Acer Aspire Switch 12S: What’s the Point?

In my quest to replace the Surface RT, I stumbled upon a low-priced Surface Pro alternative in the Acer Aspire Switch 12S (hereon known as the Switch, sorry Nintendo) and decided to run it through its paces hoping that I would finally find a perfect convertible device for the post-RT world. Long story short, I was disappointed. But I did find a device that could possibly burn its own trail as a cheap option for someone looking for a different experience.

But what’s the point of a device that is neither a good tablet, nor a good laptop?



On first glance, the Switch would probably be mistaken for a traditional clamshell laptop. The thick keyboard deck and the beefy hinge are reminiscent of the past, but the device has quite a unique look to it. I understand including the stickers for floor models for Best Buy and such, but I don’t get why they would put stickers on a consumer device. Taking the sticker off would seem to devalue the device (by denoting to others that it is used), even though leaving it just makes it feel so cheap. The worst part is it looks like they de-centered the front facing camera to fit the sticker, which would be one of the dumbest but funniest moves I’ve ever seen.

It seems a lot two-in-one manufacturers have thrown the whole “lappability” concept of the Window. While the Acer sports a sturdier base than a lot of its competitors, it has a notably heavy tablet portion that the hinge struggles to hold in place. In addition, that heavy tablet makes the device a bear to use one handed for anything more than a few minutes, so I can hardly describe this as a two in one at all.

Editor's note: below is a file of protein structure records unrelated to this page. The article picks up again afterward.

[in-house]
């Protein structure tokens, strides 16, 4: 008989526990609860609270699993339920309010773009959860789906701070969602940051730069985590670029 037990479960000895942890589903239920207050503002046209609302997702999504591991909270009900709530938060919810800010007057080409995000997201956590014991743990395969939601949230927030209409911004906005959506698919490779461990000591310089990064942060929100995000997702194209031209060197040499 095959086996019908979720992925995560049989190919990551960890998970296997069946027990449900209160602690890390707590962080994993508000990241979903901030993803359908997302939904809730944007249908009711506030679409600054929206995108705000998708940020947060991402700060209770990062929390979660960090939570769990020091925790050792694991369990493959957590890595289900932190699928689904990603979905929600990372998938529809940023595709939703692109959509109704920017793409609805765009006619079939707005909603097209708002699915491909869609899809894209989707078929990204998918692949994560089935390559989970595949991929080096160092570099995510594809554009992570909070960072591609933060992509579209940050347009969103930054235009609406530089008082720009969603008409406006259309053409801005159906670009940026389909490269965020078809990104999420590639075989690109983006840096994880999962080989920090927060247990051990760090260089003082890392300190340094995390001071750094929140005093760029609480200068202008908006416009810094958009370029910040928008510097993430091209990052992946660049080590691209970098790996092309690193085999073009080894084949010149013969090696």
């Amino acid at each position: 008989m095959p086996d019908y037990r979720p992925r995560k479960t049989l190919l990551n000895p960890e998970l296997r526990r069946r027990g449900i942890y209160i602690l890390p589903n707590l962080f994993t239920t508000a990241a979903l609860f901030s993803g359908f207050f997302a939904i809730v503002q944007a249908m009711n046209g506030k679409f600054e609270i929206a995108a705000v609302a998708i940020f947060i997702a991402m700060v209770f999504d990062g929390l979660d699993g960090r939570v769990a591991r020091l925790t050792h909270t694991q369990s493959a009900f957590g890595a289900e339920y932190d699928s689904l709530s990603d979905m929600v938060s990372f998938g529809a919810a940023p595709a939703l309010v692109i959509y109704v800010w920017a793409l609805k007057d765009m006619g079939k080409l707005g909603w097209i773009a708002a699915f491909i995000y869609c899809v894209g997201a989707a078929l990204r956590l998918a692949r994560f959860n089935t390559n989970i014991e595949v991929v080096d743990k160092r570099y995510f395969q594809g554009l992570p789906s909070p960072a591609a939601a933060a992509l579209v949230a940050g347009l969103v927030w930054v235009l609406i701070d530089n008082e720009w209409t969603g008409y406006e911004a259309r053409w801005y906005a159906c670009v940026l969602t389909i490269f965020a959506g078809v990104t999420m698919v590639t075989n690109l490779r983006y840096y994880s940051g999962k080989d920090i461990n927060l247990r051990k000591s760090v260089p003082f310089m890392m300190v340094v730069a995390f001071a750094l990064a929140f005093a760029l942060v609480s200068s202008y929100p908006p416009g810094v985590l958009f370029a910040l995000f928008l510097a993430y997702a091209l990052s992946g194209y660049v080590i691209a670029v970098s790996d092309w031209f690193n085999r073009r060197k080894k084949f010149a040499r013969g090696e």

IMG_20180722_150322.jpgThe black and gold aesthetic of this device is a welcome departure from the traditional silver and grey metallic designs that are becoming increasingly common, but there are some oddities that keep this from being a good looking device. The device is very asymmetrical, with the whole tablet taking on an odd wedge shape. On top of that, for a 12.5-inch tablet, this is not a very portable device. Sure, it won’t weigh you down on a trip, but in a world of ever-shrinking bezels, this device has a similar footprint to the MateBook X Pro, which has a 14 inch display.




For a device that supposed to also be used as a tablet, the Switch has just an okay display. Notably, the glare on this is insane. Even looking straight down at the device I can see the reflection of my hands on the keyboard.

Keyboard and Trackpad

img_20180722_150218.jpgThe trackpad, while smooth, is somewhat forgettable. It has a relatively small area and a very loud click. I understand there wasn’t a lot of room to expand it, but I still wasn’t too impressed. The keyboard on the other hand is quite impressive. The spacing is not quite as good as some other computers, but the keys have a good amount of travel, and are backlit, which is more than I can say for a lot of two-in-ones. There are some oddities with the Switch’s keyboard layout, but because of the sturdiness of the base, I would actively choose to type on this rather than almost all other detachables, including the Surface Pro.